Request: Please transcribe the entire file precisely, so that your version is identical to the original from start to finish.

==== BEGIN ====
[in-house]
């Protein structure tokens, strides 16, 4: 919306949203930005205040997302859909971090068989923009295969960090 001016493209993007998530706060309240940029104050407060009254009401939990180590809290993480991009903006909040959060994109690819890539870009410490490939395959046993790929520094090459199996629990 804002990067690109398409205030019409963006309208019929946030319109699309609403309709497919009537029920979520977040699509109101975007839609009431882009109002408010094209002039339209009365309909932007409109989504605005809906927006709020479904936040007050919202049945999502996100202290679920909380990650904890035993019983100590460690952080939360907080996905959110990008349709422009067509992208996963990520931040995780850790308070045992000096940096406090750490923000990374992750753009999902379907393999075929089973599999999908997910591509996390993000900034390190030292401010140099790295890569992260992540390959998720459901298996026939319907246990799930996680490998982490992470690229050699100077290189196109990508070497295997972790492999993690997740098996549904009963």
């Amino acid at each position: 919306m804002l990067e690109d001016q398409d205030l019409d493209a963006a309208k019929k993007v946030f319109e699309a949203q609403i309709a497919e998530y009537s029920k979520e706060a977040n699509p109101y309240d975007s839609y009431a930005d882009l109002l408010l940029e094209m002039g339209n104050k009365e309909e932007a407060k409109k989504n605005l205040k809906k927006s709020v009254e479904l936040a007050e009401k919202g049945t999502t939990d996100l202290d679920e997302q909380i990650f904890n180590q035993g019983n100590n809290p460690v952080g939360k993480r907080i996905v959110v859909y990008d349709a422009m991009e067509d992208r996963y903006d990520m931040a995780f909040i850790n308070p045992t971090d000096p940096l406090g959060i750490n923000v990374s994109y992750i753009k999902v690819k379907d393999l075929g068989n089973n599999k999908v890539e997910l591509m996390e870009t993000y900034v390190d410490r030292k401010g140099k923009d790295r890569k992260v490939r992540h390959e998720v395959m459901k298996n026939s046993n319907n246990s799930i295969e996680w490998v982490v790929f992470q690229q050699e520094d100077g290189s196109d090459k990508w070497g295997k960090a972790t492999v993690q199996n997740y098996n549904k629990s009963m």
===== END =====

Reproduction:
[in-house]
């Protein structure tokens, strides 16, 4: 919306949203930005205040997302859909971090068989923009295969960090 001016493209993007998530706060309240940029104050407060009254009401939990180590809290993480991009903006909040959060994109690819890539870009410490490939395959046993790929520094090459199996629990 804002990067690109398409205030019409963006309208019929946030319109699309609403309709497919009537029920979520977040699509109101975007839609009431882009109002408010094209002039339209009365309909932007409109989504605005809906927006709020479904936040007050919202049945999502996100202290679920909380990650904890035993019983100590460690952080939360907080996905959110990008349709422009067509992208996963990520931040995780850790308070045992000096940096406090750490923000990374992750753009999902379907393999075929089973599999999908997910591509996390993000900034390190030292401010140099790295890569992260992540390959998720459901298996026939319907246990799930996680490998982490992470690229050699100077290189196109990508070497295997972790492999993690997740098996549904009963």
């Amino acid at each position: 919306m804002l990067e690109d001016q398409d205030l019409d493209a963006a309208k019929k993007v946030f319109e699309a949203q609403i309709a497919e998530y009537s029920k979520e706060a977040n699509p109101y309240d975007s839609y009431a930005d882009l109002l408010l940029e094209m002039g339209n104050k009365e309909e932007a407060k409109k989504n605005l205040k809906k927006s709020v009254e479904l936040a007050e009401k919202g049945t999502t939990d996100l202290d679920e997302q909380i990650f904890n180590q035993g019983n100590n809290p460690v952080g939360k993480r907080i996905v959110v859909y990008d349709a422009m991009e067509d992208r996963y903006d990520m931040a995780f909040i850790n308070p045992t971090d000096p940096l406090g959060i750490n923000v990374s994109y992750i753009k999902v690819k379907d393999l075929g068989n089973n599999k999908v890539e997910l591509m996390e870009t993000y900034v390190d410490r030292k401010g140099k923009d790295r890569k992260v490939r992540h390959e998720v395959m459901k298996n026939s046993n319907n246990s799930i295969e996680w490998v982490v790929f992470q690229q050699e520094d100077g290189s196109d090459k990508w070497g295997k960090a972790t492999v993690q199996n997740y098996n549904k629990s009963m």